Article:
Lagos, Kaduna, Cross River, Edo most indebted states: DMO figures

Patience Oniha, DMO DG

Patience Oniha, DMO DG

Lagos, Kaduna, Cross River and Edo are the most indebted states to external creditors, according to the latest data released by the Debt Management Office DMO on Friday.

In external debt, Lagos owes $1.333 billion. It is followed by Kaduna with $595.1 million, Cross River $279.7 million and Edo $276.2 million.

The total external debt of states and the FCT amounted to $4.75 Billion, which is 12 percent of the total external debt of $38.3 billion.

The Federal Government has the biggest external debt of $33.62 billion.

Lagos also leads the states in accumulated domestic debt with a load of N658 billion.

Rivers is next with N225.5 Billion, followed by Ogun with N232 billion, Akwa Ibom N214.6 Billion.

Imo has a debt burden of N205 billion.

And following them in another league are Cross River N159.8 Billion, Bayelsa N154B, Delta N154 Billion, Plateau N150.4 billion.

Osun has a debt overhang of N134 Billion and Oyo N142 billion.

The Federal Government is the baba of the debtors with N19.2 trillion, amassed through various instruments.

According to the DMO, Nigeria’s total public debt grew to N39.556 Trillion or $95.779 Billion by December 2021.

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The agency said the Public Debt Stock for December 31, 2021, includes New Borrowings by the FGN and the sub-nationals.

The FGN borrowed N5.489 Trillion to part finance the Deficit in the 2021 budget.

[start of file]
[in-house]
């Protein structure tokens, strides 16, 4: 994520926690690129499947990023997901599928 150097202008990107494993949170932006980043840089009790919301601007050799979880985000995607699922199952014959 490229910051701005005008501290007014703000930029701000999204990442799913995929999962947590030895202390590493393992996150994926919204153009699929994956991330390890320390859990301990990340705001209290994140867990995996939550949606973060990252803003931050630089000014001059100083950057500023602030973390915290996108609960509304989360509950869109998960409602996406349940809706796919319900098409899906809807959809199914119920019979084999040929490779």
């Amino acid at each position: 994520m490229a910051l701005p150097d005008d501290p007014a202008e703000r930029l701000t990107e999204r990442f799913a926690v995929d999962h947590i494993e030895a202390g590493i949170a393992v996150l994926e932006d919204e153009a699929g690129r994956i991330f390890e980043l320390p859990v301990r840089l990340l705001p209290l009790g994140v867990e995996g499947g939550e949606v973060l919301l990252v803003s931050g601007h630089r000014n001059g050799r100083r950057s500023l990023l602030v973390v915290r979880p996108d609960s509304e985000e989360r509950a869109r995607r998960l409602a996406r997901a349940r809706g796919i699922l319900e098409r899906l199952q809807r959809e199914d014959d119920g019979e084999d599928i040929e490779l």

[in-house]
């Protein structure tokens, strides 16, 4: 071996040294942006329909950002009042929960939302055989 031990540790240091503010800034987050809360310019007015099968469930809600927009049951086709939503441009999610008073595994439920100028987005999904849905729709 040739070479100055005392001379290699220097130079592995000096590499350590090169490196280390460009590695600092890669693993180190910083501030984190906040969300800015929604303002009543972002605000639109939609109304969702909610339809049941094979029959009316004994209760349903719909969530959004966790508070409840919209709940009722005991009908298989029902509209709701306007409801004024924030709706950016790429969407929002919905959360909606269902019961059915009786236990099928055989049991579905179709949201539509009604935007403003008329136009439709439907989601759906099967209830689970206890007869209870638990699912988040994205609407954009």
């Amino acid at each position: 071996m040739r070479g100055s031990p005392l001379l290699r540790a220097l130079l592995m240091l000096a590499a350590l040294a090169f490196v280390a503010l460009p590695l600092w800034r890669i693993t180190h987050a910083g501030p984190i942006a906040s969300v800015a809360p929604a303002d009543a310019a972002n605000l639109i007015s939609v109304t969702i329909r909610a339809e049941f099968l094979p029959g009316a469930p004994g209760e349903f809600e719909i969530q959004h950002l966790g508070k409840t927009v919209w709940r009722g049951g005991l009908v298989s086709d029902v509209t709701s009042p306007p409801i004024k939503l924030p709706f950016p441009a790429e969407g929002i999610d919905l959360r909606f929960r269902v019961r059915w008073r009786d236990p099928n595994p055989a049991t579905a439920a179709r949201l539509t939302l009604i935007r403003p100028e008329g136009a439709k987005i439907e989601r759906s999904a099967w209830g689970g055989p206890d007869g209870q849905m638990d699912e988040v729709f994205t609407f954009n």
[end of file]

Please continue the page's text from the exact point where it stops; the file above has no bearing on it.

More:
“Borrowings for this purpose and disbursements by multi-lateral and bi-lateral creditors account for a significant portion of the increase in the Debt Stock”, DMO stated.

Increases were also recorded in the Debt Stock of the States and the FCT.

The New Borrowings were raised from diverse sources, primarily through the issuances of the Eurobonds, Sovereign Sukuk and FGN Bonds.

These loans were utilized to finance capital projects and support economic recovery, DMO said.

With the Total Public Debt Stock to Gross Domestic Product (GDP) as at December 31, 2021, of 22.47%, the Debt-to-GDP ratio still remains within Nigeria’s self-imposed limit of 40%.

This ratio is prudent when compared to the 55% limit advised by the World Bank and the International Monetary Fund (IMF) for countries in Nigeria’s peer group, as well as, the ECOWAS Convergence Ratio of 70%.

The Federal Government is mindful of the relatively high Debt-to-Revenue Ratio and has initiated various measures to increase revenues through the Strategic Revenue Growth Initiative and the introduction of Finance Acts since 2019, the DMO stated.

The full picture of Nigeria’s debt:

FGN Domestic debt
Nigeria's External Debt Stock as at December 31, 2021 (1)
States and FCT Domestic Debt Stock as at December 31, 2021States and Federal Government’s External Debt Stock as at December 31, 2021a

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